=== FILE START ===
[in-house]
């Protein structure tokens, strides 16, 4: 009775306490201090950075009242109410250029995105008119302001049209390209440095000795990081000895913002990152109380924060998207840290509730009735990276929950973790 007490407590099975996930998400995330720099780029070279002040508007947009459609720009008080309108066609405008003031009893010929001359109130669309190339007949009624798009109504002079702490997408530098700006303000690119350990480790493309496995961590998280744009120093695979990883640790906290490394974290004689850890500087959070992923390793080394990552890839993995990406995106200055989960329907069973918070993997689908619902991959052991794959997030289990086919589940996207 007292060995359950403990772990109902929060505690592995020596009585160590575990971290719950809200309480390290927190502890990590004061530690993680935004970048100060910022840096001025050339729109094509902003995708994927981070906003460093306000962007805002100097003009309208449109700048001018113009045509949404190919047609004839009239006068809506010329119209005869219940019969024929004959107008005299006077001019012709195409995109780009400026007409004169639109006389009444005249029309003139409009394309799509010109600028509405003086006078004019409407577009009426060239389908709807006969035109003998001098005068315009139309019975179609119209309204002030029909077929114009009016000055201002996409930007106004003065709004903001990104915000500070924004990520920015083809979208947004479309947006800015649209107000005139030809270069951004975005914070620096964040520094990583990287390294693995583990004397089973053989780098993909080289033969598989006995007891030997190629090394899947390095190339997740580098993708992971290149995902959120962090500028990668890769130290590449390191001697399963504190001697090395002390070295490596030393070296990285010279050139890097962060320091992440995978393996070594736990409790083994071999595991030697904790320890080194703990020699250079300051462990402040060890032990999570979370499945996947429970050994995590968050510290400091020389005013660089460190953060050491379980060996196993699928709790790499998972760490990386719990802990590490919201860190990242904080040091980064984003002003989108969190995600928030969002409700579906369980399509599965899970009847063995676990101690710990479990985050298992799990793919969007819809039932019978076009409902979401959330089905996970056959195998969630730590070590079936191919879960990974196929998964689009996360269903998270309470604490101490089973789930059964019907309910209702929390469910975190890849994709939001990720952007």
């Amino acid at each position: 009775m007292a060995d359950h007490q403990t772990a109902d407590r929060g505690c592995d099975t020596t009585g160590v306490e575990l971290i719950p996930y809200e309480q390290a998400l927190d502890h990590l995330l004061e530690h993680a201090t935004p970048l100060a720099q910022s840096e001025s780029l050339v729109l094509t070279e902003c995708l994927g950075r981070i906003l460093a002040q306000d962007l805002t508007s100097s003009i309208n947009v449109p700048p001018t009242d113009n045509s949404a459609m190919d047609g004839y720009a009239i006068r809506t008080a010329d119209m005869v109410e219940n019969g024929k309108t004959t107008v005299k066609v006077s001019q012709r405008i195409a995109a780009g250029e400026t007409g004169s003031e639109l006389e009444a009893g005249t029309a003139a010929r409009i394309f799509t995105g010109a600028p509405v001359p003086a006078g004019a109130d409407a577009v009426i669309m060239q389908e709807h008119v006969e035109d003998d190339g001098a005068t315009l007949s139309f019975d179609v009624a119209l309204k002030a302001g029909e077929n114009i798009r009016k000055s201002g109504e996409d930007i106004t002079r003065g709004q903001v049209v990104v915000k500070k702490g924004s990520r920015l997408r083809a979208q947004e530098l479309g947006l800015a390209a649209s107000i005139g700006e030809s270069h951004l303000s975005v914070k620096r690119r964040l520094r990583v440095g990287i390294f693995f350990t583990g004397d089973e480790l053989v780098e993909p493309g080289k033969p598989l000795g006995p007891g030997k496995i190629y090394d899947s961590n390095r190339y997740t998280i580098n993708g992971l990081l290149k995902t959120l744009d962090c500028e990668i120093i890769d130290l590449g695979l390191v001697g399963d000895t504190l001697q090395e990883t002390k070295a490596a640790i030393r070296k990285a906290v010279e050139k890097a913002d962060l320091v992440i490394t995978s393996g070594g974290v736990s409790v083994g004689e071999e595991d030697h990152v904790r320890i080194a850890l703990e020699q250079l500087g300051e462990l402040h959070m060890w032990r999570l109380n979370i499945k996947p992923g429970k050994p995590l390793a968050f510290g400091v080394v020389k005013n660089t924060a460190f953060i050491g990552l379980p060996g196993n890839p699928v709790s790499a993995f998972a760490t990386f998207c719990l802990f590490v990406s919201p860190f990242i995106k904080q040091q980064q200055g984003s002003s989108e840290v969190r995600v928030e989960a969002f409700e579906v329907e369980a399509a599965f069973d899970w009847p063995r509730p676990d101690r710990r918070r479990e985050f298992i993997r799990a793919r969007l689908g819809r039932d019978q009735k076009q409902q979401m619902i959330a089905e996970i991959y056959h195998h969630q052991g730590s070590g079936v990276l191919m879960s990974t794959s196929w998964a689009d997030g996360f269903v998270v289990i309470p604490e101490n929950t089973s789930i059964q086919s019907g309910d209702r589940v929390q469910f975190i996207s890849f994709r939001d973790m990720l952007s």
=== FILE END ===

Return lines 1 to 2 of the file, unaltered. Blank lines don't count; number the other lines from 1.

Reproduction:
[in-house]
């Protein structure tokens, strides 16, 4: 009775306490201090950075009242109410250029995105008119302001049209390209440095000795990081000895913002990152109380924060998207840290509730009735990276929950973790 007490407590099975996930998400995330720099780029070279002040508007947009459609720009008080309108066609405008003031009893010929001359109130669309190339007949009624798009109504002079702490997408530098700006303000690119350990480790493309496995961590998280744009120093695979990883640790906290490394974290004689850890500087959070992923390793080394990552890839993995990406995106200055989960329907069973918070993997689908619902991959052991794959997030289990086919589940996207 007292060995359950403990772990109902929060505690592995020596009585160590575990971290719950809200309480390290927190502890990590004061530690993680935004970048100060910022840096001025050339729109094509902003995708994927981070906003460093306000962007805002100097003009309208449109700048001018113009045509949404190919047609004839009239006068809506010329119209005869219940019969024929004959107008005299006077001019012709195409995109780009400026007409004169639109006389009444005249029309003139409009394309799509010109600028509405003086006078004019409407577009009426060239389908709807006969035109003998001098005068315009139309019975179609119209309204002030029909077929114009009016000055201002996409930007106004003065709004903001990104915000500070924004990520920015083809979208947004479309947006800015649209107000005139030809270069951004975005914070620096964040520094990583990287390294693995583990004397089973053989780098993909080289033969598989006995007891030997190629090394899947390095190339997740580098993708992971290149995902959120962090500028990668890769130290590449390191001697399963504190001697090395002390070295490596030393070296990285010279050139890097962060320091992440995978393996070594736990409790083994071999595991030697904790320890080194703990020699250079300051462990402040060890032990999570979370499945996947429970050994995590968050510290400091020389005013660089460190953060050491379980060996196993699928709790790499998972760490990386719990802990590490919201860190990242904080040091980064984003002003989108969190995600928030969002409700579906369980399509599965899970009847063995676990101690710990479990985050298992799990793919969007819809039932019978076009409902979401959330089905996970056959195998969630730590070590079936191919879960990974196929998964689009996360269903998270309470604490101490089973789930059964019907309910209702929390469910975190890849994709939001990720952007």